The Great Recession has been a great wakeup call for us all. Glaring headlines about unemployment rates, home foreclosures and volatile markets continue to underscore how tenuous financial security can be. As a result, your clients are no doubt feeling concern about the younger members of their families and looking for ways to communicate with them about money. They would love to instill healthy values and habits in the children they care about, but are often at a loss for how to accomplish this worthwhile goal.
The following client-centered article is provided to you as a tool to help your clients. Use it in your client newsletters or post it to your website. Feel free to use it in whole or to edit it as desired.
Kids Need Money Mentors
With the level of consumer debt skyrocketing and the cost of housing, education and health care increasing at double-digit rates, younger generations are facing unprecedented challenges to achieving economic security and financial independence. Helping our youth learn effective money management skills and adopt good financial habits and attitudes is more important than ever.
So what can you do if you are worried about the financial future of your children, grandchildren, nieces and nephews? The place to start is by considering the positive influence you can have in shaping their financial well-being. Next, choose specific ways you can be a proactive money mentor in their lives. Here are suggestions and resources to get you started:
Set an Example—First and foremost, examine your money beliefs and behaviors and then take action to get your own financial life in order. An excellent handbook for reaching this goal is You and Your Money by Lois A. Vitt and Karen L. Murrell. Always remember that nothing is more effective in guiding the younger generation than providing a powerful role model.
Be Aware—Stay alert for teachable moments to share your financial expertise and wisdom. Very few topics affect us on a day-to-day basis like money, so there are endless opportunities to provide mini financial lessons via word and example. A wonderful resource for parents (and other caring adults) is The Financially Intelligent Parent: 8 Steps to Raising Successful, Generous, Responsible Children by Jon and Eileen Gallo.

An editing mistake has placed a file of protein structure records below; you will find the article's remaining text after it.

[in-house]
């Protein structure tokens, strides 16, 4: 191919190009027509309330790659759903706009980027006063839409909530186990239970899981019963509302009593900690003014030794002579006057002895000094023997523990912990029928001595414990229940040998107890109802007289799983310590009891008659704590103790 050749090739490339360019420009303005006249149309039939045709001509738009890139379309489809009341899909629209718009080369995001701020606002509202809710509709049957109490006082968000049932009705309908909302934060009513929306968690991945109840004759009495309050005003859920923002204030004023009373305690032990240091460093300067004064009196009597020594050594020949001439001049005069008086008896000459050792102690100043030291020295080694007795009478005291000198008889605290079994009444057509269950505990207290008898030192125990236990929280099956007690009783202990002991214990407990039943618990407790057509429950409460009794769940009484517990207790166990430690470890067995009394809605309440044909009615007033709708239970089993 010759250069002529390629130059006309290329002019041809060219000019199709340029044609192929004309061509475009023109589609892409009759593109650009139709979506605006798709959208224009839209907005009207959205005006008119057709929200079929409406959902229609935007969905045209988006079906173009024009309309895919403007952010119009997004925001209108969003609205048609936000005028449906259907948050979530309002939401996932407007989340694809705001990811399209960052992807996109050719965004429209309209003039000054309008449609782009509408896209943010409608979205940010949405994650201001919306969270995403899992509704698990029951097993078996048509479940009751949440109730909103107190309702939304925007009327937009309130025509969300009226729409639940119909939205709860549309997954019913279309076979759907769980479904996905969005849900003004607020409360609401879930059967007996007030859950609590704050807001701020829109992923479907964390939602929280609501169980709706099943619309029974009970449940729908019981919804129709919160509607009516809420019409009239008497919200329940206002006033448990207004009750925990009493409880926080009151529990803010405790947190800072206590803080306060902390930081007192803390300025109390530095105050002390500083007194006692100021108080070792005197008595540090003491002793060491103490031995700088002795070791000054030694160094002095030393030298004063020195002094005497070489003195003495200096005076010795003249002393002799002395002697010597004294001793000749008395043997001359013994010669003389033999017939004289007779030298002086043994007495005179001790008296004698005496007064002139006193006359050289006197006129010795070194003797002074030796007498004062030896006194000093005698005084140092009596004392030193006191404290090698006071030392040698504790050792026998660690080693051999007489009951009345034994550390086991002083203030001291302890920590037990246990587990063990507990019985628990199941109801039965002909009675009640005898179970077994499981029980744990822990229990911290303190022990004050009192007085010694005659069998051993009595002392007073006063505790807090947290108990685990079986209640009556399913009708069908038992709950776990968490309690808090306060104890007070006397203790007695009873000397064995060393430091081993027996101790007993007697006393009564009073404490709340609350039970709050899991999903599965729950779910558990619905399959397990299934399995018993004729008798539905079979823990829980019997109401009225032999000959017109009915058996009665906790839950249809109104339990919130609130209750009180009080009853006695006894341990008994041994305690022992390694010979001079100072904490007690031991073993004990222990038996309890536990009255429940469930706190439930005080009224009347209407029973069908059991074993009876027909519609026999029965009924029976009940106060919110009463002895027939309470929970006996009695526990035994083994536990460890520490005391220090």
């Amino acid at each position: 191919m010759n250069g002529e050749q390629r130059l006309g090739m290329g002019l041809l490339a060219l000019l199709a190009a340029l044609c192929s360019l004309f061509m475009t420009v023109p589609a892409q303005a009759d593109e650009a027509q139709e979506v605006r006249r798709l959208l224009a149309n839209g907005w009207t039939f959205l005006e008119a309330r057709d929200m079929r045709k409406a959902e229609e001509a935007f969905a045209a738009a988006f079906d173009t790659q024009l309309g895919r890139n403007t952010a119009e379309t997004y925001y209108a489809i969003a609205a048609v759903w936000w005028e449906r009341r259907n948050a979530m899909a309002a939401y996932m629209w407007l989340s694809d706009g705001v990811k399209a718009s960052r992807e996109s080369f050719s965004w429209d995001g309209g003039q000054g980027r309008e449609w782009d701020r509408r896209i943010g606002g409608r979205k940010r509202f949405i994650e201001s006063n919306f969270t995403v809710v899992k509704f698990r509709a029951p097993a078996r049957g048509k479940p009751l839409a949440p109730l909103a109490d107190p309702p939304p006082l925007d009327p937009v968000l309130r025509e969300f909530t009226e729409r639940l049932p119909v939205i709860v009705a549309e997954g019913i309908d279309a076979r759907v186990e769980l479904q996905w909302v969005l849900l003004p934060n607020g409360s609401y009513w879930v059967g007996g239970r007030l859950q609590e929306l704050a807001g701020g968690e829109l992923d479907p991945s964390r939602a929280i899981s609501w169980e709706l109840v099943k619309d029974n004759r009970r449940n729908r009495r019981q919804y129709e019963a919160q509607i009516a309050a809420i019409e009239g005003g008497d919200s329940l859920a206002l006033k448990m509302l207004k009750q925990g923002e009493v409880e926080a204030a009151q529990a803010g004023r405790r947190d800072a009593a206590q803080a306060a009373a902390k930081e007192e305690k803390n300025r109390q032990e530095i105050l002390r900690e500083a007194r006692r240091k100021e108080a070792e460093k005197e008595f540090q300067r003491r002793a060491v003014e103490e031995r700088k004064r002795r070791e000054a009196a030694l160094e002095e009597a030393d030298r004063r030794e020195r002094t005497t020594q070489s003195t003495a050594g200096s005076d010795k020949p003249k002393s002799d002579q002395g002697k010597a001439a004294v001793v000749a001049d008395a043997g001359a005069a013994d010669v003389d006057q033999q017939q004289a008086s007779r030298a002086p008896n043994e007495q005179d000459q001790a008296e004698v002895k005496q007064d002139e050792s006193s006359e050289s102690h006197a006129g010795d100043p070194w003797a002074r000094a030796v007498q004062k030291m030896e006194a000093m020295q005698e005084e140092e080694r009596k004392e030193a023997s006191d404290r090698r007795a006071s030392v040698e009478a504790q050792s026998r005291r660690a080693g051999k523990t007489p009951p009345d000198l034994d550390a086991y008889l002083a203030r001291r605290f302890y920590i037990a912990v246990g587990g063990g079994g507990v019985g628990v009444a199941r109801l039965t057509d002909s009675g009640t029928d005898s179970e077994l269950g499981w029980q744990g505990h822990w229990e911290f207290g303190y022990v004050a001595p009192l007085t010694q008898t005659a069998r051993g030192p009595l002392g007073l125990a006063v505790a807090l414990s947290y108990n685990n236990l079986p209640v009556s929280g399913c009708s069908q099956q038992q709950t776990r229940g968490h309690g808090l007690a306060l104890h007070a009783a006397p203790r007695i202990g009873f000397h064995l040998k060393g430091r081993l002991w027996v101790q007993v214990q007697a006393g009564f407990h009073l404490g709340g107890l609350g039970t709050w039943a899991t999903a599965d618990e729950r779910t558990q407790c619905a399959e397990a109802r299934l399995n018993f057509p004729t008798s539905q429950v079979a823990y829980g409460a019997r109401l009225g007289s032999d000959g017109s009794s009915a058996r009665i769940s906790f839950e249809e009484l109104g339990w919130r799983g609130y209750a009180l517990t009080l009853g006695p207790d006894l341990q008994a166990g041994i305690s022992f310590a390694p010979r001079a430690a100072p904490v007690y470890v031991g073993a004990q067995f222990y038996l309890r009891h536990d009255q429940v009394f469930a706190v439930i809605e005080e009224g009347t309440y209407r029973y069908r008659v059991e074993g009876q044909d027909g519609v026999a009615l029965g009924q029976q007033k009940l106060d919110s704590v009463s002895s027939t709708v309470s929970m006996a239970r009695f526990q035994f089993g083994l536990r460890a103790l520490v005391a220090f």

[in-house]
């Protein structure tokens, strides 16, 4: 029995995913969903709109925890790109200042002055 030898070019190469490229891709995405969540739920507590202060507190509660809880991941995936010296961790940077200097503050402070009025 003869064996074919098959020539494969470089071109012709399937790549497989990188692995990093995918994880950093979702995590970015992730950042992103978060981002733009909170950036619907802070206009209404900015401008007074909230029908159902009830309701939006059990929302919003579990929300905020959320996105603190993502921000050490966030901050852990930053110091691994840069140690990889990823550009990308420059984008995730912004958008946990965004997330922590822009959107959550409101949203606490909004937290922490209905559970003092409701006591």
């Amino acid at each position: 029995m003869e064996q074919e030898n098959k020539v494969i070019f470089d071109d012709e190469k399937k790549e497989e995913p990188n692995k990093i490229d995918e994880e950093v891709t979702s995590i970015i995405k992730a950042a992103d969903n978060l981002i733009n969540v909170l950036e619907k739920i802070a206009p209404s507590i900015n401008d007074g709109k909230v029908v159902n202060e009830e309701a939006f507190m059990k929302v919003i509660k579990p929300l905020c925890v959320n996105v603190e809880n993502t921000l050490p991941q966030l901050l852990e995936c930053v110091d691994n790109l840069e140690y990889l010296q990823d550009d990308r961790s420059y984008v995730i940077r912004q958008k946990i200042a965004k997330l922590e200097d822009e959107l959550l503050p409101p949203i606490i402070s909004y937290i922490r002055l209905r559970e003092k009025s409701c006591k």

Put It on the Calendar—In addition to impromptu conversations about money, William Anthes, past president of the National Endowment for Financial Education (NEFE), recommends establishing a new tradition—family finance nights. He writes:
“The idea is for families to get together on a regular basis to talk about how money is earned, saved and spent. The financial topic du jour is up to you, but the goal is always the same: to give your children the invaluable gift of a financial education.”
For tips on establishing a regular family finance night, go to http://www.smartaboutmoney.org and download the article “Money Night with Kids Instills Smart Financial Habits.”
Use Tools—There are a number of great resources available to help make financial education fun and interesting for children. One example is the Moonjar, “a tool for children and families to incorporate strong financial values and practices into their daily lives,” according to its creator, Eulalie M. Scandiuzzi.
The Moonjar kit (www.moonjar.com) consists of three colorful moneyboxes (one each for spending, saving and sharing), a special Moonjar elastic band to hold the assembled boxes together, a passbook for deposits and withdrawals, and a family guidebook.
Lastly, Three Cups is a delightful children’s book that combines a charming story with beautiful illustrations to teach invaluable lessons about money. A “Parent’s Guide” is included in Three Cups that offers several tips about how to be an effective money mentor for the children you love.